Hand held electronic calculators were developed after mainframe electronic computers and there was a period when programmers and computer engineers had to use mechanical calculators to do their base 8 and base 16 calculations. A number of specialised calculators were developed for their use.

The early computers were used for large scale data processing but were unsuitable for small scale, ad hoc calculations . These were still performed using mental arithmetic, slide rules, mechanical calculators such as addiators and many other devices.

Pre-printed tables were widely used in industry and commerce. For example, if a bookkeeper needed to multiple a price by a quantity to prepare an invoice they could lookup the answer in a book of tables, such as the ‘Ready Reckoner’.

These tables were particularly useful in the pre-decimal UK, where pricing seventeen items at three pounds, fourteen shillings and nine pence each [base 12, base 20 and base 10] could challenge the mental arithmetic skills of most shopkeepers.

Engineers used slide rules for their calculations and businessmen added and subtracted with hand held mechanical calculators such as the addiator.

### Computer Engineers

The first computer engineers needed to do hexadecimal and other calculations, and, in the period before electronic calculators, a number of specialised mechanical calculators were developed. Some of these are shown below.

**IBM Field Engineers Hexadecimal Adder**

This device does simple base 16 addition and subtraction. The dials can be turned turned using the stylus shown protruding from the bottom RH corner. This design of calculator dates back to Pascal’s Pascaline. A similar design was used for business calculators, such as the Addometer and the Lightening Mechanical Calculator.

Such calculators were used by IBM engineers maintaining the IBM 360 range of computers. The calculator was used to calculate program entry point and computer software failure for the operating system and application pograms. That is, when a computer program started at entry point of 1A4B and computer failed at memory location 2B36, the exact memory location failure could be calculated. It shows a 4 digit read out for a 4-byte word or memory location.

An IBM programmer named Carl J. Lombardi invented the hexadecimal adder. He had the wooden prototype unit that he had built in his home shop in the 1950s. He used this to demonstrate his design to people at IBM and the Sterling Plastics company, who were later given the contract to make the calculator.

**Hexadaisy**

The Hexadaisy is a 7 inch diameter plastic disk which can be used for a wide range of hexadecimal calculations and conversions.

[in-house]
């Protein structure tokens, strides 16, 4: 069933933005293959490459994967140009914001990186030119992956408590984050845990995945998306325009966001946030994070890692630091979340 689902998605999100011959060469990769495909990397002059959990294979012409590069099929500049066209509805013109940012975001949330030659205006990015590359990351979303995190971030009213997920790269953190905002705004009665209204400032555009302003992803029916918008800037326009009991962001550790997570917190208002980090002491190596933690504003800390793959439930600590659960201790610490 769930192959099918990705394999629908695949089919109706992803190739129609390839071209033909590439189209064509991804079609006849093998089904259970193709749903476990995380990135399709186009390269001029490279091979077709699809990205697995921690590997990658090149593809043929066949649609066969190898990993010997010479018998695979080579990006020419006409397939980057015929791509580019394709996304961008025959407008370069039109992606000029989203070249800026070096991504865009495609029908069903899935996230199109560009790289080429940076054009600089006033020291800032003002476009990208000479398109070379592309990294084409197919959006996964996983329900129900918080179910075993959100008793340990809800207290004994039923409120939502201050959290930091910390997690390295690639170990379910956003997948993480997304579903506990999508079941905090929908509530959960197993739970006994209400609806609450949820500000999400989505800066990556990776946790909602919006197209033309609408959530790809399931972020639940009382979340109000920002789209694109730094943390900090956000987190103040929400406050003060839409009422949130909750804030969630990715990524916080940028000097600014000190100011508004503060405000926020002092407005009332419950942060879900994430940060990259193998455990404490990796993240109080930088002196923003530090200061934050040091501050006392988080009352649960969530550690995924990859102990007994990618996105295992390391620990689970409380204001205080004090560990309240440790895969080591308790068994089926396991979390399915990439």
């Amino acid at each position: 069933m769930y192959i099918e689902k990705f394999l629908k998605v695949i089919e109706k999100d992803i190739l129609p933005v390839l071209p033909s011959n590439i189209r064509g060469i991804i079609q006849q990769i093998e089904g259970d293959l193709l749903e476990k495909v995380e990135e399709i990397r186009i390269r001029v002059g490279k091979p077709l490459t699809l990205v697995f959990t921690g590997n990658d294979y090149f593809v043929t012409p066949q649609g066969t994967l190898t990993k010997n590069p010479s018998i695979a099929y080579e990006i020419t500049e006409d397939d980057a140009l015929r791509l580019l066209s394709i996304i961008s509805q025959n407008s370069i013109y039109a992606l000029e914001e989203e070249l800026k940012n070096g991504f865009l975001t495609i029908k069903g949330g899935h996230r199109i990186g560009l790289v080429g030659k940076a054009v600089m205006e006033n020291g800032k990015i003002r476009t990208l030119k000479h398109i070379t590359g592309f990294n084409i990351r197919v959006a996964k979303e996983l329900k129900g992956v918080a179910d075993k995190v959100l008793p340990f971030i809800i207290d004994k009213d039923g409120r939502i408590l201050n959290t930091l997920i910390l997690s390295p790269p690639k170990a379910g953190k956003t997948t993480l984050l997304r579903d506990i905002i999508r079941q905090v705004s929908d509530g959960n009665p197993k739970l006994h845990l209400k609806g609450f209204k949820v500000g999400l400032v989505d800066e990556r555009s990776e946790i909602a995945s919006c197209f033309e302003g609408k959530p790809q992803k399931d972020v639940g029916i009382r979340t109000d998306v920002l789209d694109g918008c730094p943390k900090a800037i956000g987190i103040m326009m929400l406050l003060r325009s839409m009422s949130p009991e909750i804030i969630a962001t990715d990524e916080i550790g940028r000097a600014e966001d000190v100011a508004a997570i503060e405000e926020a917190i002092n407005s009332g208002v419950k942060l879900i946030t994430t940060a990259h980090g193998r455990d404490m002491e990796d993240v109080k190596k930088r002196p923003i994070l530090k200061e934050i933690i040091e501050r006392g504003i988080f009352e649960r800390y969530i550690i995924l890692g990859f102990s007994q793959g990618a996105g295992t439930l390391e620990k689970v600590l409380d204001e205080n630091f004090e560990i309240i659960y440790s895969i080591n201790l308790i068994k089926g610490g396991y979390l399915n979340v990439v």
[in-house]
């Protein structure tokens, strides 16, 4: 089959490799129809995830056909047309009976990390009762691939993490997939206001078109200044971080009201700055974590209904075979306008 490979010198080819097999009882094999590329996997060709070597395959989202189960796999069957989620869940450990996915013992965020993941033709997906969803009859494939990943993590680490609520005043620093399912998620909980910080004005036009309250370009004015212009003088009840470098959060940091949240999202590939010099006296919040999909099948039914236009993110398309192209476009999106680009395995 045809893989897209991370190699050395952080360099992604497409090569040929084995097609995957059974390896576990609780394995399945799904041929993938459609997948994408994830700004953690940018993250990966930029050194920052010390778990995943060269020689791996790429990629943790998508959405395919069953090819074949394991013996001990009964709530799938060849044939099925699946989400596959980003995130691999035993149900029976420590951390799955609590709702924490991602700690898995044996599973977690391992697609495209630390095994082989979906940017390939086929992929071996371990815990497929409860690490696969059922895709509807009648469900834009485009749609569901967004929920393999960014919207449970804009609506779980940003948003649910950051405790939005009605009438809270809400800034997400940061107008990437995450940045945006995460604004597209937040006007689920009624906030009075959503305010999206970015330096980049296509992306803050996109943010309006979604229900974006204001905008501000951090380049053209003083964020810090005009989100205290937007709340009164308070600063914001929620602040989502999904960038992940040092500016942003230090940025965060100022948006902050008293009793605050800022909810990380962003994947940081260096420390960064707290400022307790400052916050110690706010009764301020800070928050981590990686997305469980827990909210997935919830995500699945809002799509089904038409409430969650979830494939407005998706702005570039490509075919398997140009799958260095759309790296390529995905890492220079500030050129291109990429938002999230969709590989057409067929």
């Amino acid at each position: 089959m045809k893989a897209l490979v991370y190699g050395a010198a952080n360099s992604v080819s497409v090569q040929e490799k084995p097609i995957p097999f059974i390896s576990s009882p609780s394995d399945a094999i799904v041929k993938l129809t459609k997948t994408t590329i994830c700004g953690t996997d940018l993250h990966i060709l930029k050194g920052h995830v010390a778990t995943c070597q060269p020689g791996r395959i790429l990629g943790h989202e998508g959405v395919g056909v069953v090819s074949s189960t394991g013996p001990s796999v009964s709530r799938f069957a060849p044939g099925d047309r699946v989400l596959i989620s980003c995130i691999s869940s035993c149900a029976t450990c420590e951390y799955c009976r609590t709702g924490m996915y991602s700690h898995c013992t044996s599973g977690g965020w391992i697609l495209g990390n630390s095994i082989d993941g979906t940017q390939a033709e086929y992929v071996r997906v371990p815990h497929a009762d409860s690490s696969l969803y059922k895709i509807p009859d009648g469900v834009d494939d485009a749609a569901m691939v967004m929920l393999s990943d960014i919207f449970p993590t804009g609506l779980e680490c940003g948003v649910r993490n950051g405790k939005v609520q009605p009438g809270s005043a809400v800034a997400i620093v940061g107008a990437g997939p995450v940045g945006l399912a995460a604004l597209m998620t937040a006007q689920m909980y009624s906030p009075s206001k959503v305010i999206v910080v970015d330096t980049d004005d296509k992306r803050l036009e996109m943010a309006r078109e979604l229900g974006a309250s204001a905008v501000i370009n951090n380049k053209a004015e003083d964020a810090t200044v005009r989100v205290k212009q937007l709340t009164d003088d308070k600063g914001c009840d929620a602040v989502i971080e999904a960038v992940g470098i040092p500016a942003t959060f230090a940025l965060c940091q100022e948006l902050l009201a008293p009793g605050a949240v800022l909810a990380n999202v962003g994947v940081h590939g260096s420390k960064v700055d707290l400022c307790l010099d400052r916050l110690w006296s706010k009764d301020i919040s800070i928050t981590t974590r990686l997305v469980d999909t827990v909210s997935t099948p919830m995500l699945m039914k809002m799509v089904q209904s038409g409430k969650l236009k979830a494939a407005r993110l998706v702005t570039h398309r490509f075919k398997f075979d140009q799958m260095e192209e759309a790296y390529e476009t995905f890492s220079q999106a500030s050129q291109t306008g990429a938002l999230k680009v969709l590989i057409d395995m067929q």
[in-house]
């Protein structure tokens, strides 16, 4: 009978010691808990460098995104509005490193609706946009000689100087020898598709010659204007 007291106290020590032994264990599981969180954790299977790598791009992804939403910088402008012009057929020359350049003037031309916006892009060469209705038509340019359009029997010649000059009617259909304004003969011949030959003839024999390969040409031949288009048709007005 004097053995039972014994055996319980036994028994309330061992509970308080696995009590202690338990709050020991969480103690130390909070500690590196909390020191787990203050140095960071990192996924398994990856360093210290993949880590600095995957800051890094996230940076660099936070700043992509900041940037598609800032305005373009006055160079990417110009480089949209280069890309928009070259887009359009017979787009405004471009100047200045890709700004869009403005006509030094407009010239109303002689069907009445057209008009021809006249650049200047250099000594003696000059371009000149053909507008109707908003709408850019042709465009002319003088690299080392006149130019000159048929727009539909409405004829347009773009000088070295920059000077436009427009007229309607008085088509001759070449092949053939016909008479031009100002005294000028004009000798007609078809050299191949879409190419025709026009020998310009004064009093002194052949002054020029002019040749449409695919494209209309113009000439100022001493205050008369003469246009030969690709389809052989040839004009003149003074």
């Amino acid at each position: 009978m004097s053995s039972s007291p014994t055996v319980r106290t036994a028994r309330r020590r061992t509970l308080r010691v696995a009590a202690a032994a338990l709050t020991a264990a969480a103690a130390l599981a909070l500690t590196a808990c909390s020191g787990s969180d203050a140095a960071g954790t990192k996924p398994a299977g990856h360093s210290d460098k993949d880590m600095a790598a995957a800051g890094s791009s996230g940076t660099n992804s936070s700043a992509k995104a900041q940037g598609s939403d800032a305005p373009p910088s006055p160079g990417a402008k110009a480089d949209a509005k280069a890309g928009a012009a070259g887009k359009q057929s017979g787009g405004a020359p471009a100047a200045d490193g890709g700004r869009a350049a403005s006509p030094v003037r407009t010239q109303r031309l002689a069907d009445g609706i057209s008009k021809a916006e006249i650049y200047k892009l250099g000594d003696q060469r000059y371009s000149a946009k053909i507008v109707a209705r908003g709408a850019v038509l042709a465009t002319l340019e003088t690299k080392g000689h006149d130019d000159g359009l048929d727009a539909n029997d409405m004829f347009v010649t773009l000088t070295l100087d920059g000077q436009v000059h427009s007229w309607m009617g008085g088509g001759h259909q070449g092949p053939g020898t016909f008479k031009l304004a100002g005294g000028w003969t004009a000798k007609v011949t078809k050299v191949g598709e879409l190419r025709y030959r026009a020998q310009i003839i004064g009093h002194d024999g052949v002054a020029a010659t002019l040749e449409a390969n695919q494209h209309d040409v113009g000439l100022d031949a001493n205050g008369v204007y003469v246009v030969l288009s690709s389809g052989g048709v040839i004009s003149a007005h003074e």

Instructions are given for the following operations:

* Calculation of Offset for Relative Addressing

* Addition of Hexadecimal Numbers

* Subtraction of Hexadecimal Numbers

* Two’s Complement of Hexadecimal Numbers

* Decimal to/from Hex Conversions

* Hex to/from Decimal Conversions

This is a specialised version of a circular slide rule.

**Hex Adder**

The Hex Adder was made by the Hexco company of Houston Texas. The company was started in 1967 by Tom and Linda Tarrant, both of whom had been Systems Engineers for IBM. Hexco began offering products for main-frame computer programmers. The first product was a hand-held manual calculator that added and subtracted in hexadecimal, the numbering system used in computers, hence the name, Hexco, for “hexadecimal company.” When I contacted the company they told me that they had long since ceased to make the Hex Adder, but had been contacted by the Smithsonian Museum in Washington and asked to take their tools out of store to make one final Hex Adder for the museum’s collection.

Hexadat and Octadat

The Addiator company made two hand held mechanical calculators for programmers and computer engineers. The Hexadat was for base 16 arithmetic and the Octadat for base 8 arithmetic.

In 1972 Hewlett-Packard introduced the HP-35, the first powerful and affordable [$395] electronic pocket calculator, and the mechanical calculators began to slip into history. Later, Texas Instruments introduced its ** Programmer** hand-held electronic calculator which was able to operate in the decimal, octal, and hexadecimal number systems. It could also perform logical operations and to convert a number between the different number systems.

I worked with Carl Lombardi for about 6 years from 1970 to ’76 at IBM in Raleigh, NC. His office was right next to mine. He kept the wooden prototype for the calculator in his office. He had made it in the late 1960s, not the ’50s. IBM did start using hex until the 360 era in t bye mid 60s. I had one of these calculators myself that I had been issued only a year or so before I knew Carl. I wish I could find it now.